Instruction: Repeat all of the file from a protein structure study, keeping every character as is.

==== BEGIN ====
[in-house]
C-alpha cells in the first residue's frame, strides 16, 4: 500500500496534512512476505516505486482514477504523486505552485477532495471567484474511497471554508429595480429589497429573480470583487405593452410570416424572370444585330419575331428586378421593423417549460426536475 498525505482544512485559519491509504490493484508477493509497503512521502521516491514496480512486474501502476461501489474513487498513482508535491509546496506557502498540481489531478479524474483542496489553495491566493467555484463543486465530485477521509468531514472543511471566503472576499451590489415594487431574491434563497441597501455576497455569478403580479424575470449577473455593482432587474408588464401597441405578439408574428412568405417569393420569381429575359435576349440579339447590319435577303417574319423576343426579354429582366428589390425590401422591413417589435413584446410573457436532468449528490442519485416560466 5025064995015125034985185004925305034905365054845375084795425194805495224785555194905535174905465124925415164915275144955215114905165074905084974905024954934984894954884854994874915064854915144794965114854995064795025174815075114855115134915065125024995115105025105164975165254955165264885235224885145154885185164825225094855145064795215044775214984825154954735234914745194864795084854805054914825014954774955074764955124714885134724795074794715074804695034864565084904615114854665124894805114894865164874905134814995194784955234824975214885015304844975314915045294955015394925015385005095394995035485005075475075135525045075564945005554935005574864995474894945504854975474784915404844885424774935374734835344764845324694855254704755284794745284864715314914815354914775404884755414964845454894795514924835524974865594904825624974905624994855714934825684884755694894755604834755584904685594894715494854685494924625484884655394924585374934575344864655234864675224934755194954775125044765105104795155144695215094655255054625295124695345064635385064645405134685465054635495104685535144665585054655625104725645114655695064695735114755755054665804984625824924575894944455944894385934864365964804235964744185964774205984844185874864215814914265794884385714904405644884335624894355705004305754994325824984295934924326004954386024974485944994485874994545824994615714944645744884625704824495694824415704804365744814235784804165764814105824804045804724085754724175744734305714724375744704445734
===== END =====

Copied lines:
[in-house]
C-alpha cells in the first residue's frame, strides 16, 4: 500500500496534512512476505516505486482514477504523486505552485477532495471567484474511497471554508429595480429589497429573480470583487405593452410570416424572370444585330419575331428586378421593423417549460426536475 498525505482544512485559519491509504490493484508477493509497503512521502521516491514496480512486474501502476461501489474513487498513482508535491509546496506557502498540481489531478479524474483542496489553495491566493467555484463543486465530485477521509468531514472543511471566503472576499451590489415594487431574491434563497441597501455576497455569478403580479424575470449577473455593482432587474408588464401597441405578439408574428412568405417569393420569381429575359435576349440579339447590319435577303417574319423576343426579354429582366428589390425590401422591413417589435413584446410573457436532468449528490442519485416560466 5025064995015125034985185004925305034905365054845375084795425194805495224785555194905535174905465124925415164915275144955215114905165074905084974905024954934984894954884854994874915064854915144794965114854995064795025174815075114855115134915065125024995115105025105164975165254955165264885235224885145154885185164825225094855145064795215044775214984825154954735234914745194864795084854805054914825014954774955074764955124714885134724795074794715074804695034864565084904615114854665124894805114894865164874905134814995194784955234824975214885015304844975314915045294955015394925015385005095394995035485005075475075135525045075564945005554935005574864995474894945504854975474784915404844885424774935374734835344764845324694855254704755284794745284864715314914815354914775404884755414964845454894795514924835524974865594904825624974905624994855714934825684884755694894755604834755584904685594894715494854685494924625484884655394924585374934575344864655234864675224934755194954775125044765105104795155144695215094655255054625295124695345064635385064645405134685465054635495104685535144665585054655625104725645114655695064695735114755755054665804984625824924575894944455944894385934864365964804235964744185964774205984844185874864215814914265794884385714904405644884335624894355705004305754994325824984295934924326004954386024974485944994485874994545824994615714944645744884625704824495694824415704804365744814235784804165764814105824804045804724085754724175744734305714724375744704445734